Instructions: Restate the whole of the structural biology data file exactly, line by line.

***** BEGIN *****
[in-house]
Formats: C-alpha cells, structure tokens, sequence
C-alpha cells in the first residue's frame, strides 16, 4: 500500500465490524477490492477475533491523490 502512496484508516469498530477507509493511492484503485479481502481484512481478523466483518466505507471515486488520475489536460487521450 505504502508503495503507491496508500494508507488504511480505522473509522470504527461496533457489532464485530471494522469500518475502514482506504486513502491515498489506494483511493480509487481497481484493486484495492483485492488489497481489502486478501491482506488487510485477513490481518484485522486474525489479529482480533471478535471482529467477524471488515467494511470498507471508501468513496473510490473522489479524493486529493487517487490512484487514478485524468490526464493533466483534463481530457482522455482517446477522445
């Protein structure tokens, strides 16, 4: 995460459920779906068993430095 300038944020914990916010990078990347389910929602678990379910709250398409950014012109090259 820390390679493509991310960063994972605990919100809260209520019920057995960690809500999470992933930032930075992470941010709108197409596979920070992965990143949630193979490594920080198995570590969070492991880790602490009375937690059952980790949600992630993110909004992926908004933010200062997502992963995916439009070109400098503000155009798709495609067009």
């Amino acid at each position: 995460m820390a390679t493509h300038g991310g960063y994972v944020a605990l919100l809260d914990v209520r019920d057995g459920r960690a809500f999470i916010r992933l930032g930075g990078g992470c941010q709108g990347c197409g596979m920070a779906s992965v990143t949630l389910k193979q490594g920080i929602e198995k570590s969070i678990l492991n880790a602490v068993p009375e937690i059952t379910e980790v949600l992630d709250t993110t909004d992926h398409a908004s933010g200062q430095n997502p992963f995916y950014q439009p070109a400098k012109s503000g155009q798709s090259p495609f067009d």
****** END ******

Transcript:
[in-house]
Formats: C-alpha cells, structure tokens, sequence
C-alpha cells in the first residue's frame, strides 16, 4: 500500500465490524477490492477475533491523490 502512496484508516469498530477507509493511492484503485479481502481484512481478523466483518466505507471515486488520475489536460487521450 505504502508503495503507491496508500494508507488504511480505522473509522470504527461496533457489532464485530471494522469500518475502514482506504486513502491515498489506494483511493480509487481497481484493486484495492483485492488489497481489502486478501491482506488487510485477513490481518484485522486474525489479529482480533471478535471482529467477524471488515467494511470498507471508501468513496473510490473522489479524493486529493487517487490512484487514478485524468490526464493533466483534463481530457482522455482517446477522445
């Protein structure tokens, strides 16, 4: 995460459920779906068993430095 300038944020914990916010990078990347389910929602678990379910709250398409950014012109090259 820390390679493509991310960063994972605990919100809260209520019920057995960690809500999470992933930032930075992470941010709108197409596979920070992965990143949630193979490594920080198995570590969070492991880790602490009375937690059952980790949600992630993110909004992926908004933010200062997502992963995916439009070109400098503000155009798709495609067009």
């Amino acid at each position: 995460m820390a390679t493509h300038g991310g960063y994972v944020a605990l919100l809260d914990v209520r019920d057995g459920r960690a809500f999470i916010r992933l930032g930075g990078g992470c941010q709108g990347c197409g596979m920070a779906s992965v990143t949630l389910k193979q490594g920080i929602e198995k570590s969070i678990l492991n880790a602490v068993p009375e937690i059952t379910e980790v949600l992630d709250t993110t909004d992926h398409a908004s933010g200062q430095n997502p992963f995916y950014q439009p070109a400098k012109s503000g155009q798709s090259p495609f067009d």